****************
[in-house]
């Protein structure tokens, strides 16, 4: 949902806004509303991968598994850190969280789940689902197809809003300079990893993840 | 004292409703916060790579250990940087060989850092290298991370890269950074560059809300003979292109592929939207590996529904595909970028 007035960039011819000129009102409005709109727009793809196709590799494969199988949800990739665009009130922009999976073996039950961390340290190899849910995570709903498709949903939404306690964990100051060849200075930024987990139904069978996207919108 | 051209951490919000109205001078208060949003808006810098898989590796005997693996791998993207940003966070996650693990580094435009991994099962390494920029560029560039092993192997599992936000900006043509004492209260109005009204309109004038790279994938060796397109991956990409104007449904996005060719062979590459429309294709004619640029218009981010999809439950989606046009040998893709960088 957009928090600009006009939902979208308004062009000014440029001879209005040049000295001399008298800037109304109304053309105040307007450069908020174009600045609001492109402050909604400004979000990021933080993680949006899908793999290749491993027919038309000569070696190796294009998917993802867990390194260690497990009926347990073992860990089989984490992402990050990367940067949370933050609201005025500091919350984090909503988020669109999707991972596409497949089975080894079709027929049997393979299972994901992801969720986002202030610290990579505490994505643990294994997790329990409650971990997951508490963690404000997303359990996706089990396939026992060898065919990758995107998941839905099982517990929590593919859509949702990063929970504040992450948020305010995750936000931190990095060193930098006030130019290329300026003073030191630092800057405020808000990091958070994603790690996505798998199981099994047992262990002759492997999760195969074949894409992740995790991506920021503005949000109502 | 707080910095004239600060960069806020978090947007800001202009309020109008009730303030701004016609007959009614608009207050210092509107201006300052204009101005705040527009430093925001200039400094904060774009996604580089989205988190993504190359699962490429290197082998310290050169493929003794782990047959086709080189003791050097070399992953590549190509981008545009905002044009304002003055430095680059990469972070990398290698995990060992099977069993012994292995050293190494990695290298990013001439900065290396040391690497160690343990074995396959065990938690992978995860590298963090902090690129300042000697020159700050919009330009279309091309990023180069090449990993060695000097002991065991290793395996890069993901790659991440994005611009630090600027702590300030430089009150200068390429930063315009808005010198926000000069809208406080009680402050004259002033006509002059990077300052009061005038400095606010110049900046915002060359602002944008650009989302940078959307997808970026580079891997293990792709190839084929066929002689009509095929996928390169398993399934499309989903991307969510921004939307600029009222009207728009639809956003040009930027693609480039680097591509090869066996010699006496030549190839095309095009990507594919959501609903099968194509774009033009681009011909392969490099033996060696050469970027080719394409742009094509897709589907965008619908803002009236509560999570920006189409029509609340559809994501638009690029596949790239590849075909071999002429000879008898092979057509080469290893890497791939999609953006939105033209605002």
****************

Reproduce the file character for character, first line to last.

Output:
[in-house]
């Protein structure tokens, strides 16, 4: 949902806004509303991968598994850190969280789940689902197809809003300079990893993840 | 004292409703916060790579250990940087060989850092290298991370890269950074560059809300003979292109592929939207590996529904595909970028 007035960039011819000129009102409005709109727009793809196709590799494969199988949800990739665009009130922009999976073996039950961390340290190899849910995570709903498709949903939404306690964990100051060849200075930024987990139904069978996207919108 | 051209951490919000109205001078208060949003808006810098898989590796005997693996791998993207940003966070996650693990580094435009991994099962390494920029560029560039092993192997599992936000900006043509004492209260109005009204309109004038790279994938060796397109991956990409104007449904996005060719062979590459429309294709004619640029218009981010999809439950989606046009040998893709960088 957009928090600009006009939902979208308004062009000014440029001879209005040049000295001399008298800037109304109304053309105040307007450069908020174009600045609001492109402050909604400004979000990021933080993680949006899908793999290749491993027919038309000569070696190796294009998917993802867990390194260690497990009926347990073992860990089989984490992402990050990367940067949370933050609201005025500091919350984090909503988020669109999707991972596409497949089975080894079709027929049997393979299972994901992801969720986002202030610290990579505490994505643990294994997790329990409650971990997951508490963690404000997303359990996706089990396939026992060898065919990758995107998941839905099982517990929590593919859509949702990063929970504040992450948020305010995750936000931190990095060193930098006030130019290329300026003073030191630092800057405020808000990091958070994603790690996505798998199981099994047992262990002759492997999760195969074949894409992740995790991506920021503005949000109502 | 707080910095004239600060960069806020978090947007800001202009309020109008009730303030701004016609007959009614608009207050210092509107201006300052204009101005705040527009430093925001200039400094904060774009996604580089989205988190993504190359699962490429290197082998310290050169493929003794782990047959086709080189003791050097070399992953590549190509981008545009905002044009304002003055430095680059990469972070990398290698995990060992099977069993012994292995050293190494990695290298990013001439900065290396040391690497160690343990074995396959065990938690992978995860590298963090902090690129300042000697020159700050919009330009279309091309990023180069090449990993060695000097002991065991290793395996890069993901790659991440994005611009630090600027702590300030430089009150200068390429930063315009808005010198926000000069809208406080009680402050004259002033006509002059990077300052009061005038400095606010110049900046915002060359602002944008650009989302940078959307997808970026580079891997293990792709190839084929066929002689009509095929996928390169398993399934499309989903991307969510921004939307600029009222009207728009639809956003040009930027693609480039680097591509090869066996010699006496030549190839095309095009990507594919959501609903099968194509774009033009681009011909392969490099033996060696050469970027080719394409742009094509897709589907965008619908803002009236509560999570920006189409029509609340559809994501638009690029596949790239590849075909071999002429000879008898092979057509080469290893890497791939999609953006939105033209605002």